The arrival of potatoes in Europe came with the Spanish conquistadors, who brought them from America. Specifically from Peru and Bolivia. The seed of those potatoes that came first are called “old varieties”, and the Canary Islands are the only place where they are still being cultivated, some five hundred years later. Today, this tuber is a Protected Designation of Origin and is also known as “local potatoes”, “traditional”, “colored” or “of the land” and is classified in no less than twenty-nine varieties. Varieties different from the Andean ones, but which come from them. The Anaga Massif is one of the most biodiverse agricultural areas in Tenerife. Potatoes are planted in March or even later, depending on the variety and location of the crop. Typical varieties are terrentas (or torrentas), Moras, Borrallas and Palmeras.
The climate, the volcanic soil with basaltic minerals, together with the tenacity and know-how of Canary Island farmers, has given rise to a unique product, which today enjoys great acceptance among restaurateurs and the general public.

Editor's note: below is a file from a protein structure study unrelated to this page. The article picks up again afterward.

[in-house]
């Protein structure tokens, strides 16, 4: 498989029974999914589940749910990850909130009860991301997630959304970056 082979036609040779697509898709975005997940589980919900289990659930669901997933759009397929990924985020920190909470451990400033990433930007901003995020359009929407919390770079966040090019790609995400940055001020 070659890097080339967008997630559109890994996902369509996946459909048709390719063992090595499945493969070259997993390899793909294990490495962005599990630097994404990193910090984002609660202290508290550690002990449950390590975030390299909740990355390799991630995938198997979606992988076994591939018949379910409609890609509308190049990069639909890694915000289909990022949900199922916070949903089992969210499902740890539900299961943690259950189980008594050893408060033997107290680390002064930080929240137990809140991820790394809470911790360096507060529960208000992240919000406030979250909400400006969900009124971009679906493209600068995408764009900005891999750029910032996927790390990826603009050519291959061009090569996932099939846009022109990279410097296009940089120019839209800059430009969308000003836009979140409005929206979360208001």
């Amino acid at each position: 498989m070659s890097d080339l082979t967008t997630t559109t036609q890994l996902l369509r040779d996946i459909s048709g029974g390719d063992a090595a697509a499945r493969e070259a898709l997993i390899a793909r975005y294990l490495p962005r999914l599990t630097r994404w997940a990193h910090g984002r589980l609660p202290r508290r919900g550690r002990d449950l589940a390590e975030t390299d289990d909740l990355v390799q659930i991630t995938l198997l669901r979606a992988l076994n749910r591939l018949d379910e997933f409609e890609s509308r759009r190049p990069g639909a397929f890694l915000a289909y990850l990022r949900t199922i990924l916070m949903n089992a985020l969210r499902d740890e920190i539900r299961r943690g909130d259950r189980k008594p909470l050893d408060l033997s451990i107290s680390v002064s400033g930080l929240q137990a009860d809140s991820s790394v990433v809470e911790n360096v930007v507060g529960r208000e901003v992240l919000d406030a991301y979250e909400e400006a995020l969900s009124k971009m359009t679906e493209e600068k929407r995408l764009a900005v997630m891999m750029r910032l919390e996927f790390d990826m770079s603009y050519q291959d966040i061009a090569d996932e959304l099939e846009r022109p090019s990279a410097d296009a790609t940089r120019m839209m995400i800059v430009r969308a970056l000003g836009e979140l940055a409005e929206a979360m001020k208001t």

Colored potatoes have characteristic skin tones ranging from brown to black or from red to pink or even orange and are marked by the presence of “eyes”. It is a rounded potato of small size compared to other varieties from northern Europe. The texture, which delights the palate, is generally creamy and floury.
The borralla or mesonera potato is the representative star of the area because, according to some studies, it is exclusive to the Canary Islands. It has an elongated shape, with somewhat deep-set eyes. It is recognized because its skin is light brown with slight orange tones. Once cooked, it is ideal for dishes with sauce or to accompany with mojo, because its texture makes it ideal for these recipes. There is also a variant known as borralla rosada or borralla colorada.
In order to conserve the seed, the production has been taken to other areas, exchanging varieties between the different localities of Anaga, as well as with other places such as La Esperanza, El Sauzal, Tegueste, San Juan de la Rambla or Icod el Alto. This variety is also grown in the Teno Rural Park, where it is known as melonera. With this exchange, we proceed to the sanitation of varieties, which facilitates their conservation and improvement of the crop. In Anaga, the day of the borralla potato is celebrated, specifically in Taborno, and has become one of the most important traditional agricultural events in the Rural Park. Nothing like paying a well-deserved tribute to this particular and exclusive jewel of Canarian agriculture that has been preserved generation after generation thanks to the farmers of the area.